Hex Murda Talks State Of Detroit Hip Hop, Nas, Eminem, Pharoahe Monch

posted November 24, 2011 02:07:00 AM CST | 121 comments

Hex Murda Talks State Of Detroit Hip Hop, Nas, Eminem, Pharoahe Monch

Exclusive: One of Detroit Hip Hop's most vital music industry figures gives his take on all things Motown, as well as where Nas ranks among Queens' best emcees.

Hex Murda's resume basically reads like a who's who of Detroit Hip Hop talent. In addition to managing Guilty Simpson and Carlisle Von, he co-manages Random Axe, Black Milk, and Danny Brown. He also served as executive producer for Random Axe, Tronic, Caltroit, The Preface, and Point of No Return.

In 2009, Hex  survived a Pontine Stroke, which carries with it a 7% survival rate. But that hasn't stopped one of the most prominent figures in Detroit Hip Hop from maintaining his craft (as well as brutalizing some of his favorite targets on Twitter via his account, @hexmurda).

Hex recently chopped it up with HipHopDX to discuss parallels between modern-day Detroit and New York in the early 90s, which artists from the D fans are sleeping on, and slew of other topics, some of which stray from his beloved Rock City.

Q. You occasionally address this a bit via Twitter, so I hope I'm not overstepping my bounds, but how is your recovery progressing?
A. First of all, Big Proof & J.Dilla forever. I'm still fucked up. Still in a wheelchair, still can't talk normal, but still here. Fuck it.
Q. I often hear comparisons between where Detroit Hip Hop is right now and where New York Hip Hop was in '94: raw, gritty emceeing and production. And while it's understandable to a degree, I don't think it gives credit to some of the more progressive brand of music that's coming out of the D. Is that a fair comparison in your opinion, or is it a limiting one?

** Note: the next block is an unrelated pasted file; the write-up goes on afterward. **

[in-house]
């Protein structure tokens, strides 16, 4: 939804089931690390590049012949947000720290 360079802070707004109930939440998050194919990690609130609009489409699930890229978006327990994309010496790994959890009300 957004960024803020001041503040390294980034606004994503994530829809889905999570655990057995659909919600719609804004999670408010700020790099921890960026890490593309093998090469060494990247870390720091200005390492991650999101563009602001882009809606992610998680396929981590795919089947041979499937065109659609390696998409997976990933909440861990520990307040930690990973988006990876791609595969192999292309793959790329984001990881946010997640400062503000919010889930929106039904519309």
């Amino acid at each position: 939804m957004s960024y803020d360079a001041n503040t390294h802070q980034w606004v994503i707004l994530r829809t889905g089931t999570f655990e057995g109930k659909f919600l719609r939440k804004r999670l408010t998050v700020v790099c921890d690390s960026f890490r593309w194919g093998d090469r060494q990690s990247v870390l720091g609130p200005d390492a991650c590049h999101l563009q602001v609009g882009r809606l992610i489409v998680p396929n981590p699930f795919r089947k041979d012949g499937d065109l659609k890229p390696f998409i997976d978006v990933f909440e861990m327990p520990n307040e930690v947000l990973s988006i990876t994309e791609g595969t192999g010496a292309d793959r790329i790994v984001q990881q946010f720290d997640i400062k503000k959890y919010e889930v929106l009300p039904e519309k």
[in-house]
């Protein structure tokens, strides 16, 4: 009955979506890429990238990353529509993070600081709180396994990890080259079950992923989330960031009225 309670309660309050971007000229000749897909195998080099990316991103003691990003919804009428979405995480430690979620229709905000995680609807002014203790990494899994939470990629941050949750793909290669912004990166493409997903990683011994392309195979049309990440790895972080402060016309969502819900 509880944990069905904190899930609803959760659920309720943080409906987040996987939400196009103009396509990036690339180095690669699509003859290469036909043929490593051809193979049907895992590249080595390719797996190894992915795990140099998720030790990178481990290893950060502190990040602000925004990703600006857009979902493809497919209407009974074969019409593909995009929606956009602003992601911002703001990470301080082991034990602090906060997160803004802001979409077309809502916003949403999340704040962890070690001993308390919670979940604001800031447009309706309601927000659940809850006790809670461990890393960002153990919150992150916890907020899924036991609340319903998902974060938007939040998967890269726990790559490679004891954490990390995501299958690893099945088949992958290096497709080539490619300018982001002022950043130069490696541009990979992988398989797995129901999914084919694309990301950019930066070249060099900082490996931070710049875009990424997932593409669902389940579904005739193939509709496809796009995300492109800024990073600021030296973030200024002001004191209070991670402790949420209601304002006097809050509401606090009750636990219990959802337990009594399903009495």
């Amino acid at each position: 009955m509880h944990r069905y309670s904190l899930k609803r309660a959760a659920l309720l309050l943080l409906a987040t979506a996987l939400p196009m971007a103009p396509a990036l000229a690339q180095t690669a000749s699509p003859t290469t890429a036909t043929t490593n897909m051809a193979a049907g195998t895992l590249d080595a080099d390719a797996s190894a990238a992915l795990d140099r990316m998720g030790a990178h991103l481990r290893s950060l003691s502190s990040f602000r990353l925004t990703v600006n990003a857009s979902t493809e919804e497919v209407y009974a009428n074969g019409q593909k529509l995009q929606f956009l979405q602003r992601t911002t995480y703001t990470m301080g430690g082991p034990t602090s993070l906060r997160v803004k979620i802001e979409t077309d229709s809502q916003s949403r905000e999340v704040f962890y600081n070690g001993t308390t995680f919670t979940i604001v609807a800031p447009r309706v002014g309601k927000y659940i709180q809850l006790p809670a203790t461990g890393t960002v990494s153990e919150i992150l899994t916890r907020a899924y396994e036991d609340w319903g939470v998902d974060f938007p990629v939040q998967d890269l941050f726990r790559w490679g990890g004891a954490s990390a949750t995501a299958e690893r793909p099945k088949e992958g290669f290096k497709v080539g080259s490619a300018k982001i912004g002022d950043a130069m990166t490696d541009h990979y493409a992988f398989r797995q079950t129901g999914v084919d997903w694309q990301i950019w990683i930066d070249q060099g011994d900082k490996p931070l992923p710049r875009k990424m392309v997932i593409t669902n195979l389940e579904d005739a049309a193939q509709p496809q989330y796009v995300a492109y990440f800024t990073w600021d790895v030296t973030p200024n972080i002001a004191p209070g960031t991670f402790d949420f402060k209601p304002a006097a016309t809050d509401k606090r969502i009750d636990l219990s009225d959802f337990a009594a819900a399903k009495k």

A. I think that's a fair comparison. Especially the way some Detroit niggas rhyme. They really emphasize lyrics & the art of emceeing. Even some of the production can be traced through Dilla to New York based influences like Pete Rock & DJ Premier. Others are heavily influenced by early WestCoast shit. But make no mistake, this is muthafuckin' Motown. Whatever sound they choose, they make it work.
 Q. How did you get started with ShowOFF Radio and Shade 45?
A. I've known Statik Selektah for years & he wanted me on his show from the dumb shit he saw me tweeting. He uses a computer to give me a voice, & voila. I'm on your radio popping shit. Actually my dog Rude Jude who I've known even longer than Statik, was trying to get me on his show the All Out Show, but Statik came with the MacGyver / Mission Impossible shit for me to be heard first. Shout out to my Showoff niggas. Statik, SammyNeedles, Valerie Lora, Wais P, Saybz, Bedlam & Wreck. & to Shade45 Sirius/XM. Paul Rosenberg, Reef, Mills, Jude, Sear, Al Lindstrom, Tony Toca, Sway, Devi Dev, Evil Dee, Matt Fastow etc.
Q. A few months ago, you and I shared on Twitter the somewhat unpopular opinion that the best emcee to ever come out of Queens is not Nas, but is in fact Pharoahe Monch. What makes Pharoahe such a talent, in your opinion?